L&G’s Nigel Wilson: ‘We are crowding foreign capital’
Pardon the Interruption
This article is just an example of the content available to mallowstreet members.
On average over 150 pieces of new content are published from across the industry per month on mallowstreet. Members get access to the latest developments, industry views and a range of in-depth research.
All the content on mallowstreet is accredited for CPD by the PMI and is available to trustees for free.
The outgoing chief executive of life insurer and asset manager Legal & General has called for more investments to be made in the UK to boost innovation and economic growth in the country.
Last year, the company said it had invested more than half of its assets outside the UK.
But Nigel Wilson urged pension funds to look at opportunities in the UK.
“We're crowding foreign money… We would like more UK investors to co-invest alongside us really in the [defined benefit] space because these are good returns. We would like those doors to lead to more UK doors, not necessarily foreign doors,” he said during a webinar about impact investing hosted by member network Pensions for Purpose today.
“We want the crowd in for the rest of the pension industry in the UK because we're putting our own money into this as well as other money.”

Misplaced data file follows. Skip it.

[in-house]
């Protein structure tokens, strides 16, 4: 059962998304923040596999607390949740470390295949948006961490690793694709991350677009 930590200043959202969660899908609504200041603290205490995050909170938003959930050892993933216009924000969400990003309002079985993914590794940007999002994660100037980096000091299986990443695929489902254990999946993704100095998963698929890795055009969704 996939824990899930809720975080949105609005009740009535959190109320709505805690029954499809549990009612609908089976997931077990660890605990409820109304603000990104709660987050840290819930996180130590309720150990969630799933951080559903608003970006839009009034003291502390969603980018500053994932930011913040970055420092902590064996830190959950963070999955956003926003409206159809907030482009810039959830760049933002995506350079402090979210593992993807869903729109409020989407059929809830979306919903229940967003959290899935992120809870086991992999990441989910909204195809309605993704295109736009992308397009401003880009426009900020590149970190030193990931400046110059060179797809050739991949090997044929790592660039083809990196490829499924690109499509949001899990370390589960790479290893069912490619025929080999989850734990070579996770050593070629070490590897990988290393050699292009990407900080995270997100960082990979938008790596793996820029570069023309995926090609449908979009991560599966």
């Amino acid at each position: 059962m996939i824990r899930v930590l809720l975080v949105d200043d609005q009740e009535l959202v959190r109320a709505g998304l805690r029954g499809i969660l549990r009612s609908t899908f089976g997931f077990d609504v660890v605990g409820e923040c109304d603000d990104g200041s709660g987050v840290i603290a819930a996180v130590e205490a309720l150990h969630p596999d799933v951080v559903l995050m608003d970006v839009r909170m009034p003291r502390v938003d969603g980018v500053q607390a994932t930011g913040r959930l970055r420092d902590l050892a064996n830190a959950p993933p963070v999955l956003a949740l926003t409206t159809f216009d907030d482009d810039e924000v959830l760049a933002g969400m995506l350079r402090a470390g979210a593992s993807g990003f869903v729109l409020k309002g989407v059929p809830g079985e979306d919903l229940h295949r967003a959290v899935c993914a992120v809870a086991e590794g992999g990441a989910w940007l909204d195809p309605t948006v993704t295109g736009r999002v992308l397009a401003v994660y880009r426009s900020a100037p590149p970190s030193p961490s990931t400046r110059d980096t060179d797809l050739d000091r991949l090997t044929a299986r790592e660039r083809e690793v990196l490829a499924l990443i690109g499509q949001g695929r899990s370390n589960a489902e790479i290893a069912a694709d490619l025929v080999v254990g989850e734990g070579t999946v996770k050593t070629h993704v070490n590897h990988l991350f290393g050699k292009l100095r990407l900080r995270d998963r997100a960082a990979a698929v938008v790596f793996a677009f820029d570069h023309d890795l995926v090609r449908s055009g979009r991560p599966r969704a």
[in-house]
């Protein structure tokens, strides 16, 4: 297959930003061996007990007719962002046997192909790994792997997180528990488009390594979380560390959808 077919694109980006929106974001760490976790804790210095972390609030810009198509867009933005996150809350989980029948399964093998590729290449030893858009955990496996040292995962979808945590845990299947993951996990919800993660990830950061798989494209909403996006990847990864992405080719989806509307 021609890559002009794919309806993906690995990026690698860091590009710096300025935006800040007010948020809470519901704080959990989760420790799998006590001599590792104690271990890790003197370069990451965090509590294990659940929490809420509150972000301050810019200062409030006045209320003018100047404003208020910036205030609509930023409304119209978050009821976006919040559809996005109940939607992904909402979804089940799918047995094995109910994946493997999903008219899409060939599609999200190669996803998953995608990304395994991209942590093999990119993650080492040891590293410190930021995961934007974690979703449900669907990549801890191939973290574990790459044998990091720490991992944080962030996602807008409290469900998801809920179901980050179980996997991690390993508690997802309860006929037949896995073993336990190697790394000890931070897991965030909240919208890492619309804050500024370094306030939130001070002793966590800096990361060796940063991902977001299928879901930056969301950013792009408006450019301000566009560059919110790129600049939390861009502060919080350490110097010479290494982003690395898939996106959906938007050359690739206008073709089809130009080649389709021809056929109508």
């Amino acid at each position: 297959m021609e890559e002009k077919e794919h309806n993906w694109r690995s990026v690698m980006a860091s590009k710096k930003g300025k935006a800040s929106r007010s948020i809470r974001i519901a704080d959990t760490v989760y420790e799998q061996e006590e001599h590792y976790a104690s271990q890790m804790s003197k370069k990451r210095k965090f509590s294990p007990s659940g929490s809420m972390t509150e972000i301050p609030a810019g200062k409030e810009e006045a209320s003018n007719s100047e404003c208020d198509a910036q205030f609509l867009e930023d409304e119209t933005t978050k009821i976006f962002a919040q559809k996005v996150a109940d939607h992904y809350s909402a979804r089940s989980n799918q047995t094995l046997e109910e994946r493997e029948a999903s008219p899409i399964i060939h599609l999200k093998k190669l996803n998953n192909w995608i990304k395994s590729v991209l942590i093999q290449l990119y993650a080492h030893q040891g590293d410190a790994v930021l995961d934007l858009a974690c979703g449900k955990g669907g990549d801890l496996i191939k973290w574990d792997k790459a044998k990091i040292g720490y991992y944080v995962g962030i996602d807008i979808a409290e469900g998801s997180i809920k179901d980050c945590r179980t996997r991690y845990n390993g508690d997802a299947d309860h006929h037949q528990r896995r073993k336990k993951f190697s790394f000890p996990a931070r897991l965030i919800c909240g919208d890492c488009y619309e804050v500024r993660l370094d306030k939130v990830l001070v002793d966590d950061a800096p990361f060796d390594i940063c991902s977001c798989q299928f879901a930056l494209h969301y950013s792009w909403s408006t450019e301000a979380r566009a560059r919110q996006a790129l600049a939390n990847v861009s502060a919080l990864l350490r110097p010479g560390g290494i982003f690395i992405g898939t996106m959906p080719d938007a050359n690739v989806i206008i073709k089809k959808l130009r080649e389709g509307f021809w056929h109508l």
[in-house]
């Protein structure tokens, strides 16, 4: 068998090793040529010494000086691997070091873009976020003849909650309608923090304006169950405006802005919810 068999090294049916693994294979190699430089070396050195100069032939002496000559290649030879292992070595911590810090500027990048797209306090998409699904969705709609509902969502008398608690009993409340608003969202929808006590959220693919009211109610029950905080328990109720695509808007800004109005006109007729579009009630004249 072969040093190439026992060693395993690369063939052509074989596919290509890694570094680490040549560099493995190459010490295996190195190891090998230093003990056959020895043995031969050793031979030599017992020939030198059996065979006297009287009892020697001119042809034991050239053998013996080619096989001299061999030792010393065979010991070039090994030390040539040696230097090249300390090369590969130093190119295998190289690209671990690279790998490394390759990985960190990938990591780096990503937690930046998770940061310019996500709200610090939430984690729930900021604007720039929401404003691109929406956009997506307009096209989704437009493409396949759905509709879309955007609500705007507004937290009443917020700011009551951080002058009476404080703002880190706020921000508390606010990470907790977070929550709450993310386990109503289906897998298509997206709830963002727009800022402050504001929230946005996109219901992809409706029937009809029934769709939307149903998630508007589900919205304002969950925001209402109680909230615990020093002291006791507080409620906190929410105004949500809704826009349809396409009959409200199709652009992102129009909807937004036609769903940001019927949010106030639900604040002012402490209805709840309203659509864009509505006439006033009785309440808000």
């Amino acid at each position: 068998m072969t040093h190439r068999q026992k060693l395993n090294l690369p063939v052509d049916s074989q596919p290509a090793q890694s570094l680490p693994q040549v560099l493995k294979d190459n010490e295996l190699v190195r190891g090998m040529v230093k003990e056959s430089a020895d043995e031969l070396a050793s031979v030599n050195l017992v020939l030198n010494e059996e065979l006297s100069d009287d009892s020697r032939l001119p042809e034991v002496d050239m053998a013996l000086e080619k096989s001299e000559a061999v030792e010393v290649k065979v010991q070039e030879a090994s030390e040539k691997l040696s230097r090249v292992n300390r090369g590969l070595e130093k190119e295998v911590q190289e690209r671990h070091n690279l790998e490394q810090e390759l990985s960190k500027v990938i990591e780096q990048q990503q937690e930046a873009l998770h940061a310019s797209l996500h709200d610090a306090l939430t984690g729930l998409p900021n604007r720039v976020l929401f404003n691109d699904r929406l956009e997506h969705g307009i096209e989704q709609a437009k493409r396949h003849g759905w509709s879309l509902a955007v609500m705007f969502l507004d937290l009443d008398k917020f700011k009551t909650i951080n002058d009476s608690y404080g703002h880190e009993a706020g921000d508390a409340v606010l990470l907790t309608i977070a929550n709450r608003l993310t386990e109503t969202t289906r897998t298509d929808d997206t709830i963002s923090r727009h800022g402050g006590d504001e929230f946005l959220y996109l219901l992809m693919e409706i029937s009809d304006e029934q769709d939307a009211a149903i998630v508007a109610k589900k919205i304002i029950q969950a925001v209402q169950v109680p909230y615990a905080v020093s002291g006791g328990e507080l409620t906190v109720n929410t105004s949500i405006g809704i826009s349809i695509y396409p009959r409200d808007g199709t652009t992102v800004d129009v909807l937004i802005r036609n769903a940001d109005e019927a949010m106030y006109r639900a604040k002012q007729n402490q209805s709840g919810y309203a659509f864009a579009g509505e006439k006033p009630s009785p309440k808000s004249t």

Wilson pointed to L&G’s backing of Sky in partnership NBCUniversal as an example, which represents a significant investment in the creative industry in the UK, given that “20% of all jobs in and around London are in the creative industries”.
He said: “We've got 13 studios already for Sky and NBCUniversal and they're making ‘Wicked’ there at the moment. In fact they're making Wicked [Part 1] and [Part 2] at the same time, it's a huge economy of scale.”
He also argued that “we've got more content in the UK than Hollywood by 2024 and 2025 because there are transformations”, but highlighted the need to scale up investments.
“We've got to reverse that trend by having the confidence to commit capital for the longer term and realising that doors will lead to doors and you can get in different types of equity return and move them around into different types of capital. That whole portfolio effect results in a really good societal outcome.”
Wilson also referred to politics and regulatory red tape as barrier to investments in the UK. This week, Lee Rowley became housing minister for the second time as part of Rishi Sunak’s cabinet reshuffle.
“We have to get engaged in policy and regulation. We have to have an impact on that. At times it's very frustrating. We have now seven housing ministers in 15 months right now and it's very challenging to do that.”
Are insurers working hard enough to fight for more investment opportunities in the UK?